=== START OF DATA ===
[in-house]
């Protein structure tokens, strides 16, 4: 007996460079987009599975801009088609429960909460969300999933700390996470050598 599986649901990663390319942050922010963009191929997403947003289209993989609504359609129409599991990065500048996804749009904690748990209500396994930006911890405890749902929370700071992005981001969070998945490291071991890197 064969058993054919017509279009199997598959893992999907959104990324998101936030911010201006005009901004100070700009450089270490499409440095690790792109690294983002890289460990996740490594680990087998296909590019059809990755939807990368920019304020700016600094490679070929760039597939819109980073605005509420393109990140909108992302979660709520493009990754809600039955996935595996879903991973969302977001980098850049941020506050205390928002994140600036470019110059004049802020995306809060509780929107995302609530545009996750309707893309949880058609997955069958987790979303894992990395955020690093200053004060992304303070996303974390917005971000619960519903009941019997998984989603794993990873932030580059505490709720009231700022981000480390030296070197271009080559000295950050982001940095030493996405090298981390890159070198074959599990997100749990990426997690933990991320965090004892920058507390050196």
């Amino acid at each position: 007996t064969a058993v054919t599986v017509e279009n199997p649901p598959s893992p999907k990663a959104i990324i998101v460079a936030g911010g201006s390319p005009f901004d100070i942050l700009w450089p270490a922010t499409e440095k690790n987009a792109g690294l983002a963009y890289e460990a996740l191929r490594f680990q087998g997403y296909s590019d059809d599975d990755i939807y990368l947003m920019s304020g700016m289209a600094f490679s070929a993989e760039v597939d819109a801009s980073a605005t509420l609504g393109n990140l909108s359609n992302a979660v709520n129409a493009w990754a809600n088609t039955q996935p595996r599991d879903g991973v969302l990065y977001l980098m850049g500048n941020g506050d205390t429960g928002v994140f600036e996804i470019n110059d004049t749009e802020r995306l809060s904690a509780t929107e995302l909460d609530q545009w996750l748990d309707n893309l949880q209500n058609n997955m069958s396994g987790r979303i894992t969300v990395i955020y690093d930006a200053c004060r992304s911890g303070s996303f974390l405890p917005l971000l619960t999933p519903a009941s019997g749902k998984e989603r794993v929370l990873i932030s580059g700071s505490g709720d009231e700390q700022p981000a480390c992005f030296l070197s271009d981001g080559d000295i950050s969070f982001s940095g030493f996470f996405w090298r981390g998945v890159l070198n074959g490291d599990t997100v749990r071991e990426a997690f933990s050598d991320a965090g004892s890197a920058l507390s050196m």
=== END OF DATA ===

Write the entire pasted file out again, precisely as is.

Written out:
[in-house]
């Protein structure tokens, strides 16, 4: 007996460079987009599975801009088609429960909460969300999933700390996470050598 599986649901990663390319942050922010963009191929997403947003289209993989609504359609129409599991990065500048996804749009904690748990209500396994930006911890405890749902929370700071992005981001969070998945490291071991890197 064969058993054919017509279009199997598959893992999907959104990324998101936030911010201006005009901004100070700009450089270490499409440095690790792109690294983002890289460990996740490594680990087998296909590019059809990755939807990368920019304020700016600094490679070929760039597939819109980073605005509420393109990140909108992302979660709520493009990754809600039955996935595996879903991973969302977001980098850049941020506050205390928002994140600036470019110059004049802020995306809060509780929107995302609530545009996750309707893309949880058609997955069958987790979303894992990395955020690093200053004060992304303070996303974390917005971000619960519903009941019997998984989603794993990873932030580059505490709720009231700022981000480390030296070197271009080559000295950050982001940095030493996405090298981390890159070198074959599990997100749990990426997690933990991320965090004892920058507390050196």
């Amino acid at each position: 007996t064969a058993v054919t599986v017509e279009n199997p649901p598959s893992p999907k990663a959104i990324i998101v460079a936030g911010g201006s390319p005009f901004d100070i942050l700009w450089p270490a922010t499409e440095k690790n987009a792109g690294l983002a963009y890289e460990a996740l191929r490594f680990q087998g997403y296909s590019d059809d599975d990755i939807y990368l947003m920019s304020g700016m289209a600094f490679s070929a993989e760039v597939d819109a801009s980073a605005t509420l609504g393109n990140l909108s359609n992302a979660v709520n129409a493009w990754a809600n088609t039955q996935p595996r599991d879903g991973v969302l990065y977001l980098m850049g500048n941020g506050d205390t429960g928002v994140f600036e996804i470019n110059d004049t749009e802020r995306l809060s904690a509780t929107e995302l909460d609530q545009w996750l748990d309707n893309l949880q209500n058609n997955m069958s396994g987790r979303i894992t969300v990395i955020y690093d930006a200053c004060r992304s911890g303070s996303f974390l405890p917005l971000l619960t999933p519903a009941s019997g749902k998984e989603r794993v929370l990873i932030s580059g700071s505490g709720d009231e700390q700022p981000a480390c992005f030296l070197s271009d981001g080559d000295i950050s969070f982001s940095g030493f996470f996405w090298r981390g998945v890159l070198n074959g490291d599990t997100v749990r071991e990426a997690f933990s050598d991320a965090g004892s890197a920058l507390s050196m």